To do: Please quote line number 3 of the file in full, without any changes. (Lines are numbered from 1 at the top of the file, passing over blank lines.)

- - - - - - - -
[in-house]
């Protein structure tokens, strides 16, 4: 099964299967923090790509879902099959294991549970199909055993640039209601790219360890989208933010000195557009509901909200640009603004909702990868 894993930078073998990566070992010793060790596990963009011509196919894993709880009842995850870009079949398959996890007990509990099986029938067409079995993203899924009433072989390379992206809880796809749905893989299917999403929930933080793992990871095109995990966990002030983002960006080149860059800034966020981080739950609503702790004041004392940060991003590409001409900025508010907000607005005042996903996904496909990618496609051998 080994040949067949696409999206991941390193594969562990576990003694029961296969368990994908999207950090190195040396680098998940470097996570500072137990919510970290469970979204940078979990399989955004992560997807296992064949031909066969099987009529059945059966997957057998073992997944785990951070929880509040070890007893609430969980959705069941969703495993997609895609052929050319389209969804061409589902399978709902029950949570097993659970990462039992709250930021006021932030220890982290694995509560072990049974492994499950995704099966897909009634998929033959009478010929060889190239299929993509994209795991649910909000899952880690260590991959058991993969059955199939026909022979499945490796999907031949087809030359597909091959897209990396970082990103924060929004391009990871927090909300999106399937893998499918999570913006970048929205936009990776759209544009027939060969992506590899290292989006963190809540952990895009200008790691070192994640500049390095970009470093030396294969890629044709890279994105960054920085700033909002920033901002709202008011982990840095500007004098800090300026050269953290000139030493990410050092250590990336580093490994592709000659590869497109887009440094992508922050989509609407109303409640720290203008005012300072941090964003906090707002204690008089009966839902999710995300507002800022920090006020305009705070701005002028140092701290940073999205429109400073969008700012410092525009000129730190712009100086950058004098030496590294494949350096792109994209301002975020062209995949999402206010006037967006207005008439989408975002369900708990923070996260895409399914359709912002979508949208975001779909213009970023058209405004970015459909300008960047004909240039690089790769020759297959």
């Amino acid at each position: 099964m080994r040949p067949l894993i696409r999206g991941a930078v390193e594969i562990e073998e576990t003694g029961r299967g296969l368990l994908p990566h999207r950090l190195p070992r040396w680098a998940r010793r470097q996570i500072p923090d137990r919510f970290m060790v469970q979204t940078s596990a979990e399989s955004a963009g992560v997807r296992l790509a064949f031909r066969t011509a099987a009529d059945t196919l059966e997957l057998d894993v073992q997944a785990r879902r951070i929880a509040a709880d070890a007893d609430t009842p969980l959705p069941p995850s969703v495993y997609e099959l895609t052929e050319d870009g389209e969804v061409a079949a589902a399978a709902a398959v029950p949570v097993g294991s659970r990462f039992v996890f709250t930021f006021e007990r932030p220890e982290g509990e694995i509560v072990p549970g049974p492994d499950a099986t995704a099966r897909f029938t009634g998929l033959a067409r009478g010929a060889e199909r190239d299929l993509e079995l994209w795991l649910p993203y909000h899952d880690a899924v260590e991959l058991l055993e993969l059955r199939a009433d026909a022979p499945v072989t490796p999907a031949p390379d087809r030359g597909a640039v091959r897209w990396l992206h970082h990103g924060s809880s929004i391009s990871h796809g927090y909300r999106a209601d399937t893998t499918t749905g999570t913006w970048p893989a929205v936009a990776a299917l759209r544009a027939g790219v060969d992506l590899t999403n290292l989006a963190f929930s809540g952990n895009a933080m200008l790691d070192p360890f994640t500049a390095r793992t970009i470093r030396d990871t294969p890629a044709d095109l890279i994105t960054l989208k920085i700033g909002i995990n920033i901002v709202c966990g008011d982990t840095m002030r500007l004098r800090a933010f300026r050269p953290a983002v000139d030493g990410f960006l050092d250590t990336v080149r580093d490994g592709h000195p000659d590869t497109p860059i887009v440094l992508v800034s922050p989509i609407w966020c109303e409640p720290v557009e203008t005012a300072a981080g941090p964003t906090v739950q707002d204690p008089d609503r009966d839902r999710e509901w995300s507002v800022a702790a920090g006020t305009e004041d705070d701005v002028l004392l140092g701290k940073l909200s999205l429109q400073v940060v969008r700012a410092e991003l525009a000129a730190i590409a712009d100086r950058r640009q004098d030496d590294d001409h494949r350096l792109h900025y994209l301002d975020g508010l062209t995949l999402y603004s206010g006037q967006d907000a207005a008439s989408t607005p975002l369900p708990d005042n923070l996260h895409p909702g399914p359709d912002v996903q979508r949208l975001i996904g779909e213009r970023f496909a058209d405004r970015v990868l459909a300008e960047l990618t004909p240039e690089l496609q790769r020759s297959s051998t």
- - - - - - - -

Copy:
């Amino acid at each position: 099964m080994r040949p067949l894993i696409r999206g991941a930078v390193e594969i562990e073998e576990t003694g029961r299967g296969l368990l994908p990566h999207r950090l190195p070992r040396w680098a998940r010793r470097q996570i500072p923090d137990r919510f970290m060790v469970q979204t940078s596990a979990e399989s955004a963009g992560v997807r296992l790509a064949f031909r066969t011509a099987a009529d059945t196919l059966e997957l057998d894993v073992q997944a785990r879902r951070i929880a509040a709880d070890a007893d609430t009842p969980l959705p069941p995850s969703v495993y997609e099959l895609t052929e050319d870009g389209e969804v061409a079949a589902a399978a709902a398959v029950p949570v097993g294991s659970r990462f039992v996890f709250t930021f006021e007990r932030p220890e982290g509990e694995i509560v072990p549970g049974p492994d499950a099986t995704a099966r897909f029938t009634g998929l033959a067409r009478g010929a060889e199909r190239d299929l993509e079995l994209w795991l649910p993203y909000h899952d880690a899924v260590e991959l058991l055993e993969l059955r199939a009433d026909a022979p499945v072989t490796p999907a031949p390379d087809r030359g597909a640039v091959r897209w990396l992206h970082h990103g924060s809880s929004i391009s990871h796809g927090y909300r999106a209601d399937t893998t499918t749905g999570t913006w970048p893989a929205v936009a990776a299917l759209r544009a027939g790219v060969d992506l590899t999403n290292l989006a963190f929930s809540g952990n895009a933080m200008l790691d070192p360890f994640t500049a390095r793992t970009i470093r030396d990871t294969p890629a044709d095109l890279i994105t960054l989208k920085i700033g909002i995990n920033i901002v709202c966990g008011d982990t840095m002030r500007l004098r800090a933010f300026r050269p953290a983002v000139d030493g990410f960006l050092d250590t990336v080149r580093d490994g592709h000195p000659d590869t497109p860059i887009v440094l992508v800034s922050p989509i609407w966020c109303e409640p720290v557009e203008t005012a300072a981080g941090p964003t906090v739950q707002d204690p008089d609503r009966d839902r999710e509901w995300s507002v800022a702790a920090g006020t305009e004041d705070d701005v002028l004392l140092g701290k940073l909200s999205l429109q400073v940060v969008r700012a410092e991003l525009a000129a730190i590409a712009d100086r950058r640009q004098d030496d590294d001409h494949r350096l792109h900025y994209l301002d975020g508010l062209t995949l999402y603004s206010g006037q967006d907000a207005a008439s989408t607005p975002l369900p708990d005042n923070l996260h895409p909702g399914p359709d912002v996903q979508r949208l975001i996904g779909e213009r970023f496909a058209d405004r970015v990868l459909a300008e960047l990618t004909p240039e690089l496609q790769r020759s297959s051998t």